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NYFF ’99 REVIEW: “Holy Smoke” Unravels in Campions’ Confused Cult

NYFF '99 REVIEW: "Holy Smoke" Unravels in Campions' Confused Cult

NYFF '99 REVIEW: "Holy Smoke" Unravels in Campions' Confused Cult

by David Bourgeois

Usually when you think of the words “cult” and “brainwashing” you often think of a shaggy-haired anti-government extremist preaching to a vapid crowd; Reebok-wearing alien-lovers dressed in sweat suits waiting for a comet; or a large flock of fruit-punch drinking loonies in a sun-scorched desert. Apparently, director Jane Campion has a totally different understanding of these concepts. For her, the words encompass visions of a sultry, sexy Kate Winslet prancing about in chaotic India, espousing the peace-and-love beliefs of a seemingly innocuous guru.

In Campion’s latest film, the badly titled “Holy Smoke,” she and her sister Anna have scripted a story about free-spirited Australian Ruth Barron (Winslet), who, during a vacation to India with her friend Prue, falls in with a group that worships a clandestine guru. Likening him to the Baghwan Shree Rajneesh, Campion only shows the guru once briefly, when he’s presiding over a communal celebration. Ruth and Prue listen intently, but Ruth is the one who has a psychedelic awakening after the guru affixes a mystical symbol on her forehead. From that point on, we are to believe that Ruth is a dangerous cult member. (If joining a cult was only this easy.)

Prue fears the worst and rushes back to Australia to tell Ruth’s parents and siblings that her introspective friend has become “brainwashed.” The worried and unstable mother jets off to India and– after suffering an asthma attack on the street — convinces a skeptical Ruth to accompany her back to Australia. Little does Ruth know that her family has called upon the services of the world’s foremost deprogramming expert, P.J. Waters (Harvey Keitel), who arrives in Australia from Los Angeles with a bravura, shallowness and egocentrism that represents everything evil and callous about America.

Keitel’s character here is basically a sequel to his role as Winston Wolf, the can-do “cleaner” in “Pulp Fiction,” who, in that film, was called in on a moment’s notice to fix a particularly bloody situation. This time the messy situation involves the cleansing of a soul, not a bloodstained automobile.

Waters has performed 189 successful exits, and by now he has the deprogramming shtick down to a quick three-day routine. After the family encircles Ruth, she reluctantly agrees to spend the required time alone with Waters in a hut in the Australian outback. Because his assistant has bailed at the last second, he’s forced to eviscerate Ruth’s demons solo. The bulk of the film centers on the exit strategy and the back and forth tension, sexual and otherwise, between Keitel and Winslet.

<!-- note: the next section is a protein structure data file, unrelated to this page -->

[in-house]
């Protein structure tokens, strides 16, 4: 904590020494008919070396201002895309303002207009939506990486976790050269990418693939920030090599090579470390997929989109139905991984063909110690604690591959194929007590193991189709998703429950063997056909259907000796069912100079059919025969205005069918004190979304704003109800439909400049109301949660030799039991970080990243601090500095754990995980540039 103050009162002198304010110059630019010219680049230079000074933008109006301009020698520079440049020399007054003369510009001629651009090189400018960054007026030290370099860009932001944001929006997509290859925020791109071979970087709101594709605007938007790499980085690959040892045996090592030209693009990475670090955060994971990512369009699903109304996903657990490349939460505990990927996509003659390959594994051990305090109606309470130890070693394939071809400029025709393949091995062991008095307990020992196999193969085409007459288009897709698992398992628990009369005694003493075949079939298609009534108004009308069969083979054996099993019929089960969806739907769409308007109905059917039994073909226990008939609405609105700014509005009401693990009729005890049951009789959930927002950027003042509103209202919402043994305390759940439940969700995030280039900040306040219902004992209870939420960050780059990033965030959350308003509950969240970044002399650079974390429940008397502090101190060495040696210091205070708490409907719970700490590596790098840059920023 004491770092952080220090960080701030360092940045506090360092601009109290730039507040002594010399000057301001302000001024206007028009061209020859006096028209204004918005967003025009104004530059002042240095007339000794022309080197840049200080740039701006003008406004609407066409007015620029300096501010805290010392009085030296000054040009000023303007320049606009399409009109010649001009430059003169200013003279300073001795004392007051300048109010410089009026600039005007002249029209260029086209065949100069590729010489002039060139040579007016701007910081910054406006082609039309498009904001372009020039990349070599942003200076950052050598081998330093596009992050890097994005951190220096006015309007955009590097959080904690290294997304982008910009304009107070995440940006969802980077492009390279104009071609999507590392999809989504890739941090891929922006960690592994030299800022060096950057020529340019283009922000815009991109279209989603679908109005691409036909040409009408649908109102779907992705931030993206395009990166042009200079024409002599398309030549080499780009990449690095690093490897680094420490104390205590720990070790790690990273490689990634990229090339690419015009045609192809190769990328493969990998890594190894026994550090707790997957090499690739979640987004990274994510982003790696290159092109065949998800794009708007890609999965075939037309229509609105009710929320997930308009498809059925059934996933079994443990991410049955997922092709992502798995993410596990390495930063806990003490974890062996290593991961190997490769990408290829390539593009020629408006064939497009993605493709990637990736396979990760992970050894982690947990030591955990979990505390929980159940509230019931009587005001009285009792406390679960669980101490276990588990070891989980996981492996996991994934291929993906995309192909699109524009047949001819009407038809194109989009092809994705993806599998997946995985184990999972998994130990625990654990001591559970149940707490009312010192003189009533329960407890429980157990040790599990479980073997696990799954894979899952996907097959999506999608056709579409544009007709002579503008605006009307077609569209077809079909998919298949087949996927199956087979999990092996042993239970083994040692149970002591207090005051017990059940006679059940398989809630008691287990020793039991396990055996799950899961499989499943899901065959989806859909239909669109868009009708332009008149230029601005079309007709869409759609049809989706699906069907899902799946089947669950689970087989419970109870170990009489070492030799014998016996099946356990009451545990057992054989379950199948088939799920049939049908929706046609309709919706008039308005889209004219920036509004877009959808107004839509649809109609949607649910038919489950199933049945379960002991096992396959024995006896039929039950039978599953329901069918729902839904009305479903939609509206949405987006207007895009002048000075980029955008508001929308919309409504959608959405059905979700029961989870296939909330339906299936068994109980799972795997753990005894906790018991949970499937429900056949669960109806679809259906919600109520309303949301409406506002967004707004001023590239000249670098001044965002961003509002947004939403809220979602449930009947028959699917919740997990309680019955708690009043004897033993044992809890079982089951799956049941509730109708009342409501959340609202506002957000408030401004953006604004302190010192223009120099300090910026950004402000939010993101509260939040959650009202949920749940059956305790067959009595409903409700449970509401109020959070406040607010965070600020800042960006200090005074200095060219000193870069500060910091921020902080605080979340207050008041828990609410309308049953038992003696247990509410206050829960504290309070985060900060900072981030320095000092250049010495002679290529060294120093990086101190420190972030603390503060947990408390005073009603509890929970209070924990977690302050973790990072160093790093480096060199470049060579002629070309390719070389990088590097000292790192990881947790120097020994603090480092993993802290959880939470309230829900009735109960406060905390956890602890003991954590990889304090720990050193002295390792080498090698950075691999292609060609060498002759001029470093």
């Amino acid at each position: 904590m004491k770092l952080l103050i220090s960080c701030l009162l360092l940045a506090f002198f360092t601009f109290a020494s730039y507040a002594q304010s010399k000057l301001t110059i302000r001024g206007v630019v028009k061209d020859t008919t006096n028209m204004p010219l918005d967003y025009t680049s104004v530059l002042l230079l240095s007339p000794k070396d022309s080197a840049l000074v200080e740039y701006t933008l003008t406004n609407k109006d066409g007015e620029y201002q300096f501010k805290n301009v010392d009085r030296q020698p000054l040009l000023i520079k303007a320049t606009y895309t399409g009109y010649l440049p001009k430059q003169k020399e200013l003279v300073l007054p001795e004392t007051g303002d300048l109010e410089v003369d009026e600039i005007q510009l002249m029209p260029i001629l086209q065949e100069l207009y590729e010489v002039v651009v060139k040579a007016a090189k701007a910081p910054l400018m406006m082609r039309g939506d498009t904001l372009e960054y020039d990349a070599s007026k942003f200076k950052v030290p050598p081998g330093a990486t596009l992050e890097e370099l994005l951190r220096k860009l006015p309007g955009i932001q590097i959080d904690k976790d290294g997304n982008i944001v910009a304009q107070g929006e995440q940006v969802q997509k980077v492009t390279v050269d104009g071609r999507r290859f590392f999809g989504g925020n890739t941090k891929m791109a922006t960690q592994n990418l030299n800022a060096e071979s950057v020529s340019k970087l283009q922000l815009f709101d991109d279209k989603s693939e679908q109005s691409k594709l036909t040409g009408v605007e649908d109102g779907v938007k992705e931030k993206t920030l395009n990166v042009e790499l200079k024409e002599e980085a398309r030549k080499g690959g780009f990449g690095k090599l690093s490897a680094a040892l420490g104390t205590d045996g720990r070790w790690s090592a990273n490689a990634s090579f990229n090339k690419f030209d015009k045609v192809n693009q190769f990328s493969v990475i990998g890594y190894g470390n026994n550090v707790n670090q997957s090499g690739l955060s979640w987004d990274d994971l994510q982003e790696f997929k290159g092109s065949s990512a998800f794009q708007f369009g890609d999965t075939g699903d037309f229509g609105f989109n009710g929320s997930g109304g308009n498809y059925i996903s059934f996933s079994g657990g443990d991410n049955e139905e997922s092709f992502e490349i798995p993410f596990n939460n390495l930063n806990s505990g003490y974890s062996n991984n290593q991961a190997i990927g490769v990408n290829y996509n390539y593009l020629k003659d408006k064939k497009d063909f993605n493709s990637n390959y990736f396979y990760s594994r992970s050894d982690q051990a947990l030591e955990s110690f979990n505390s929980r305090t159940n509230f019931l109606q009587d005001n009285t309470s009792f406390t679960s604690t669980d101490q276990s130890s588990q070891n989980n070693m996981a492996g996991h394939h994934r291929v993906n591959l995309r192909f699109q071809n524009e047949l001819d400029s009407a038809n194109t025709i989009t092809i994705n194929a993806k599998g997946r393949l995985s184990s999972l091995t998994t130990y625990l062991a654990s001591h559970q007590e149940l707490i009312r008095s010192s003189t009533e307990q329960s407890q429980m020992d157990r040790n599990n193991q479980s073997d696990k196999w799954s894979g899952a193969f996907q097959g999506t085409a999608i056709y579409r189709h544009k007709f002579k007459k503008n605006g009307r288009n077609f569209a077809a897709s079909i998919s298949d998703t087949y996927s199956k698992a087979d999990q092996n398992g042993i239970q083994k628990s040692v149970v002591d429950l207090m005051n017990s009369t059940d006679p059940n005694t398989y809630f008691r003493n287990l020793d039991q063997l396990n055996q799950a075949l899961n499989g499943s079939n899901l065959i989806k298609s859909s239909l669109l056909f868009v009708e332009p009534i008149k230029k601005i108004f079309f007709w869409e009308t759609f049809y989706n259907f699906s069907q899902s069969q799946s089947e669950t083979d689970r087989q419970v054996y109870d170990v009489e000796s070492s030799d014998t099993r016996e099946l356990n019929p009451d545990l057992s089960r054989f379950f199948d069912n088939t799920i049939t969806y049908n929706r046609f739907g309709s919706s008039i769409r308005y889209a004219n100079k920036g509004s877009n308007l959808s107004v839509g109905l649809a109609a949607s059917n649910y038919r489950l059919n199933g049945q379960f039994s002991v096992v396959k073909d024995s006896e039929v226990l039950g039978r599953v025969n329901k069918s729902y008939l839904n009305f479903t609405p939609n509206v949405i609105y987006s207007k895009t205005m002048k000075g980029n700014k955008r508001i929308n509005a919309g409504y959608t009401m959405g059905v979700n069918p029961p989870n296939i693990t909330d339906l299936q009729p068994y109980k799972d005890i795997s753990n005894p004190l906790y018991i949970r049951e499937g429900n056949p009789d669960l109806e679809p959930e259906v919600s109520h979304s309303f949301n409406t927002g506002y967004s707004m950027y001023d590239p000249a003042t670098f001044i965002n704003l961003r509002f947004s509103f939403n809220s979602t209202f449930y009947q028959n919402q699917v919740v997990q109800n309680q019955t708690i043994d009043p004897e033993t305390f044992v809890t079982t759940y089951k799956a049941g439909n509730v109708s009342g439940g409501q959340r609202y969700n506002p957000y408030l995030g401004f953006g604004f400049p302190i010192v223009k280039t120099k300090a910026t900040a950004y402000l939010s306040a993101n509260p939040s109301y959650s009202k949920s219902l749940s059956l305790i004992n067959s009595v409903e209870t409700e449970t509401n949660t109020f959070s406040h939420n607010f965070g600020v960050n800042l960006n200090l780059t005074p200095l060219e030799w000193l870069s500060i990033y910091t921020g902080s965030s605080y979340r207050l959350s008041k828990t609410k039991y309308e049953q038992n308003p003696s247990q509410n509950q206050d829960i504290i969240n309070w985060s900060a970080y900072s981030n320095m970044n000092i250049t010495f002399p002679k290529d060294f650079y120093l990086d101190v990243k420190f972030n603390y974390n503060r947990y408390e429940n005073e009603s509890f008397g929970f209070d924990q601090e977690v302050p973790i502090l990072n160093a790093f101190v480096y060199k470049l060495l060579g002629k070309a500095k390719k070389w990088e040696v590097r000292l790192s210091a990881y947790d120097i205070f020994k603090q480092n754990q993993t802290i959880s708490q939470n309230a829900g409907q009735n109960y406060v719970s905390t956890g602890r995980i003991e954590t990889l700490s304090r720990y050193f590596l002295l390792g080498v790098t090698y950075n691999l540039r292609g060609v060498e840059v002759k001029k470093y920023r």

Almost from frame one, the film unravels due to two enormous leaps of faith. First, Campion approaches brainwashing and cults in a ludicrous, timid manner. Are we really to believe that Ruth is brainwashed simply because she dances wildly to Alanis Morissette‘s “You Oughta Know“? In fact, with this scene, it appears that the film might take a turn toward the direction of “One Flew Over the Cuckoo’s Nest.” Maybe Ruth isn’t the one brainwashed, rather, everyone around her is in a hypnotic daze. Unfortunately, this more interesting route is never explored.

The second leap of faith occurs toward the end of the film, where Waters — after breaking the golden rule of the doctor-patient relationship and having sex with Ruth — goes tumbling off the deep end and loses the upper hand of the relationship, unable to deal with the cunning Ruth. How could a deprogramming expert who’s performed 189 “exits” get himself into such a predicament?

The performance of Keitel and Winslet (who has never looked sexier on screen) are the high point of the film, since the best scenes are the subtle mind-fucks that they play on each other. Keitel, glammed up with jet-black dyed hair, isn’t straying too far from material he’s familiar with, and he, too, has some humorous moments as the slick-talking Lothario. One particularly good moment occurs when he practices a “deep breathing exercise” with Ruth’s slutty sister-in-law Yvonne (Sophie Lee).

As usual in Campion films, the visuals and music are used impressively in driving home the point of desert isolation. The music is perfectly suited to the subject matter (“Holly Holy” and “I Am, I Said” by Neil Diamond). In the end, however, the restraint with which Campion deals with the subject matter makes the film as highly unsatisfying as drinking a batch of nasty Kool-Aid.

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